S.I. Newhouse Jr., who as the owner of The New Yorker, Vogue, Vanity Fair, Architectural Digest and other magazines wielded vast influence over American culture, fashion and social taste, died on Sunday October 1 2017 at his home in New York. He was 89.
Mr. Newhouse, known as Si, and his younger brother, Donald, inherited an impressive publishing empire from their father, Solomon I. (“Sam”) Newhouse, and built it into one of the largest privately held fortunes in the United States, with estimates of the family wealth running over $12 billion at the turn of the 21st century. While Donald led the more profitable newspaper and cable television operations, Si took charge of the more glamorous magazine division.
Mr. Newhouse hired some of the most charismatic magazine editors of the late 20th century, among them Tina Brown at Vanity Fair and Diana Vreeland and Anna Wintour at Vogue, and encouraged them to behave like the celebrities they extolled in his publications.T wo Hollywood movies, “The Devil Wears Prada” and “How to Lose Friends and Alienate People,” were made based on accounts of life at two of Mr. Newhouse’s flagship publications, Vogue and Vanity Fair.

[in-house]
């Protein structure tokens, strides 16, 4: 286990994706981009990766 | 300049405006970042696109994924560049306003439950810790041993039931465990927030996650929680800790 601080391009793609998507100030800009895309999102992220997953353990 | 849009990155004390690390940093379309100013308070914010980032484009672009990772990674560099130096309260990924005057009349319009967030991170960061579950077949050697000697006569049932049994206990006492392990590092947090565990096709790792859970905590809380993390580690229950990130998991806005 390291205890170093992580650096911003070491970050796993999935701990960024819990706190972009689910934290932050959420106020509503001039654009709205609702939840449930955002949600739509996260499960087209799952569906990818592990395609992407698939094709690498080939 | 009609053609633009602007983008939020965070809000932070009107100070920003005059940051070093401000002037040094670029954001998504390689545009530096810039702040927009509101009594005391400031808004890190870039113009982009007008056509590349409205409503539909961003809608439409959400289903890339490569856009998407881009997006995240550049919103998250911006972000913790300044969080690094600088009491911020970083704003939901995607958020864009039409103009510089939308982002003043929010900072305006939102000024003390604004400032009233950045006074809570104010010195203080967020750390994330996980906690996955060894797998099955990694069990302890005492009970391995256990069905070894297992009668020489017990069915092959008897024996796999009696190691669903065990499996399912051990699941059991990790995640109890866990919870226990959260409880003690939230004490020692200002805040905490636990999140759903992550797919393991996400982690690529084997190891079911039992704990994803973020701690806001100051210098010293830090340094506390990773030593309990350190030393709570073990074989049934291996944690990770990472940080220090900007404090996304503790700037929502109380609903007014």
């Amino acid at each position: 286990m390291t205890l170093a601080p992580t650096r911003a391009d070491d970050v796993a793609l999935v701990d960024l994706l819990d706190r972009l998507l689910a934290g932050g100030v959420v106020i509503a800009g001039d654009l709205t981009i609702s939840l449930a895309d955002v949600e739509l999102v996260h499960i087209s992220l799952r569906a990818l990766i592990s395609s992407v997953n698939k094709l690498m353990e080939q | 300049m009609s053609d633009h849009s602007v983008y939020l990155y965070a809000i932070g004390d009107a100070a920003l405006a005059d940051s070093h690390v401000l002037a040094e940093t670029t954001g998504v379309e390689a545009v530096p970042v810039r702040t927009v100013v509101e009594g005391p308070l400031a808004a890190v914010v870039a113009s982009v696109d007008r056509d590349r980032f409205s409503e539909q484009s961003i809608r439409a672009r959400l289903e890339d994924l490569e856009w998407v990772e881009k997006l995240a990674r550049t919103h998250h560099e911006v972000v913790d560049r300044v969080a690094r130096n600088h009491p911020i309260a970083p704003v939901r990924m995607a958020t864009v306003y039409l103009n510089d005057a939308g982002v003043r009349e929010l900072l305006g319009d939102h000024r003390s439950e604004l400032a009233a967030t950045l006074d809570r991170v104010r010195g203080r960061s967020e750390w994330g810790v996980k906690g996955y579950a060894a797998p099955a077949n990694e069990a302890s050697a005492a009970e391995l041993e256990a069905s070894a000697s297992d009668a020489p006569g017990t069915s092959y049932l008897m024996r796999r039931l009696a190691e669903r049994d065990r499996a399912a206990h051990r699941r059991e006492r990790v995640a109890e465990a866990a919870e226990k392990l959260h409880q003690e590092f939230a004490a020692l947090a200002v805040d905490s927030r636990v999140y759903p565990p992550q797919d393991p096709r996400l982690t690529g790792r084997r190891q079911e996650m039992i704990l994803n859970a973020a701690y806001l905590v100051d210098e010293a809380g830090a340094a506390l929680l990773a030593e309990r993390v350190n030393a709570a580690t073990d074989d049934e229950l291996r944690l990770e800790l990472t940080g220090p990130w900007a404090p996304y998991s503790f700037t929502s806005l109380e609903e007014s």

Because his publications were privately held, he did not disclose their finances. But according to a 1996 Wall Street Journal article, Condé Nast lost up to $20 million in 1994 as nine of its 14 publications ran deficits. Unprofitable magazines like Mademoiselle and Gourmet were shut down. Random House was sold to Bertelsmann, the German publishing giant, for $1.4 billion in 1998, two decades after Mr. Newhouse had paid $60 million for it.
During the period of retrenching, Mr. Newhouse sold most of his art collection and moved out of his large townhouse into a smaller apartment. While his publishing ventures were in no danger of foundering, he dedicated himself to making certain that they would prosper after his retirement. Mr. Newhouse began to step back from the business in the late 2000s.
Solomon Isidore Newhouse Jr. was born on Nov. 8, 1927, and was known from childhood as Samuel. His father, Sam Newhouse, the son of an impoverished Russian immigrant, was a lawyer who in 1922 invested his earnings in a failing newspaper, The Staten Island Advance.
Under the name Advance Publications, Sam Newhouse and his brothers slowly built up one of the largest newspaper chains in the country, including, among more than a score of others, The Long Island Daily Press, The Star-Ledger, The Cleveland Plain-Dealer, and The St. Louis Globe-Democrat.
To please his wife, Mitzi, who loved Vogue, Sam Newhouse in 1959 bought Condé Nast, a company that published the magazine along with Glamour, House & Garden and Young Brides.
Si Newhouse, by his own admission, had been at loose ends. He dropped out of Syracuse University and worked halfheartedly at Newhouse headquarters. His first marriage, to Jane Franke, with whom he had three children, Sam, Wynn and Pamela, ended in divorce in 1959 after eight years.
Mr. Newhouse is survived by his wife, Victoria, his brother, Donald, two children, Sam and Pamela Mensch, five grandchildren and three great-grandchildren. His son Wynn died in 2010.